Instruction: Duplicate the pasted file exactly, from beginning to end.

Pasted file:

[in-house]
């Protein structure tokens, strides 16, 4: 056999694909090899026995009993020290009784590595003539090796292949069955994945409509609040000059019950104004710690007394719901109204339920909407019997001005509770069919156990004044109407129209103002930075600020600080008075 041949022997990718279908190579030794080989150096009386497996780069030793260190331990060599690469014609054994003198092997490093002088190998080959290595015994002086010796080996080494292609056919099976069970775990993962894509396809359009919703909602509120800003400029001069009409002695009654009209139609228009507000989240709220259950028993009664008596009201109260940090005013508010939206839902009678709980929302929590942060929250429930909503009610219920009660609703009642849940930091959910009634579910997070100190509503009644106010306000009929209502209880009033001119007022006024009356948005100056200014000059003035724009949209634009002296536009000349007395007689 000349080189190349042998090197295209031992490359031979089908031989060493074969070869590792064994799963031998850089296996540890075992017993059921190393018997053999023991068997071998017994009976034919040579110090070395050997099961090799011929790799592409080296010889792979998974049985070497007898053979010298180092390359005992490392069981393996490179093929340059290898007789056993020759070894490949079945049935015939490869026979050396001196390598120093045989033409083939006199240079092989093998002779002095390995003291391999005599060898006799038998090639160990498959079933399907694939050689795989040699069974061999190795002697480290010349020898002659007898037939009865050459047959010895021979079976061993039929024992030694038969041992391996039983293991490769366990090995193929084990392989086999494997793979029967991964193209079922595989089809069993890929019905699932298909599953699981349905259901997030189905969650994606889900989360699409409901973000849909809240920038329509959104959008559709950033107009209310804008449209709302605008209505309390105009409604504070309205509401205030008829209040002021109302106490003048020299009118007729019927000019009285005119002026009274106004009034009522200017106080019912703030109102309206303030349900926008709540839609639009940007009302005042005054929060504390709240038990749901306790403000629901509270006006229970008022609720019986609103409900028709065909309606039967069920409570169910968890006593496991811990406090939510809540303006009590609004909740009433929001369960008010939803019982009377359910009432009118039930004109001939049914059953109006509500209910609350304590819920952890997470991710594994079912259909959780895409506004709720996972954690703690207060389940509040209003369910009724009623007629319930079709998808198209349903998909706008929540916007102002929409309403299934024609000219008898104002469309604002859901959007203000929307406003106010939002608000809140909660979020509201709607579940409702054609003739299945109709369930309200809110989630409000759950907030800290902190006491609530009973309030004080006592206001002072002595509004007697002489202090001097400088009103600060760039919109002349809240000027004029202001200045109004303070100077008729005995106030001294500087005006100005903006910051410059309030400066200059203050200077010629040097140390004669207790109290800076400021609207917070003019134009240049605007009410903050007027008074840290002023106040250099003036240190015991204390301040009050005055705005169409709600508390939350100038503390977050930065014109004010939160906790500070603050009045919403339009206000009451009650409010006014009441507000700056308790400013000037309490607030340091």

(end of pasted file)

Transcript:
[in-house]
């Protein structure tokens, strides 16, 4: 056999694909090899026995009993020290009784590595003539090796292949069955994945409509609040000059019950104004710690007394719901109204339920909407019997001005509770069919156990004044109407129209103002930075600020600080008075 041949022997990718279908190579030794080989150096009386497996780069030793260190331990060599690469014609054994003198092997490093002088190998080959290595015994002086010796080996080494292609056919099976069970775990993962894509396809359009919703909602509120800003400029001069009409002695009654009209139609228009507000989240709220259950028993009664008596009201109260940090005013508010939206839902009678709980929302929590942060929250429930909503009610219920009660609703009642849940930091959910009634579910997070100190509503009644106010306000009929209502209880009033001119007022006024009356948005100056200014000059003035724009949209634009002296536009000349007395007689 000349080189190349042998090197295209031992490359031979089908031989060493074969070869590792064994799963031998850089296996540890075992017993059921190393018997053999023991068997071998017994009976034919040579110090070395050997099961090799011929790799592409080296010889792979998974049985070497007898053979010298180092390359005992490392069981393996490179093929340059290898007789056993020759070894490949079945049935015939490869026979050396001196390598120093045989033409083939006199240079092989093998002779002095390995003291391999005599060898006799038998090639160990498959079933399907694939050689795989040699069974061999190795002697480290010349020898002659007898037939009865050459047959010895021979079976061993039929024992030694038969041992391996039983293991490769366990090995193929084990392989086999494997793979029967991964193209079922595989089809069993890929019905699932298909599953699981349905259901997030189905969650994606889900989360699409409901973000849909809240920038329509959104959008559709950033107009209310804008449209709302605008209505309390105009409604504070309205509401205030008829209040002021109302106490003048020299009118007729019927000019009285005119002026009274106004009034009522200017106080019912703030109102309206303030349900926008709540839609639009940007009302005042005054929060504390709240038990749901306790403000629901509270006006229970008022609720019986609103409900028709065909309606039967069920409570169910968890006593496991811990406090939510809540303006009590609004909740009433929001369960008010939803019982009377359910009432009118039930004109001939049914059953109006509500209910609350304590819920952890997470991710594994079912259909959780895409506004709720996972954690703690207060389940509040209003369910009724009623007629319930079709998808198209349903998909706008929540916007102002929409309403299934024609000219008898104002469309604002859901959007203000929307406003106010939002608000809140909660979020509201709607579940409702054609003739299945109709369930309200809110989630409000759950907030800290902190006491609530009973309030004080006592206001002072002595509004007697002489202090001097400088009103600060760039919109002349809240000027004029202001200045109004303070100077008729005995106030001294500087005006100005903006910051410059309030400066200059203050200077010629040097140390004669207790109290800076400021609207917070003019134009240049605007009410903050007027008074840290002023106040250099003036240190015991204390301040009050005055705005169409709600508390939350100038503390977050930065014109004010939160906790500070603050009045919403339009206000009451009650409010006014009441507000700056308790400013000037309490607030340091």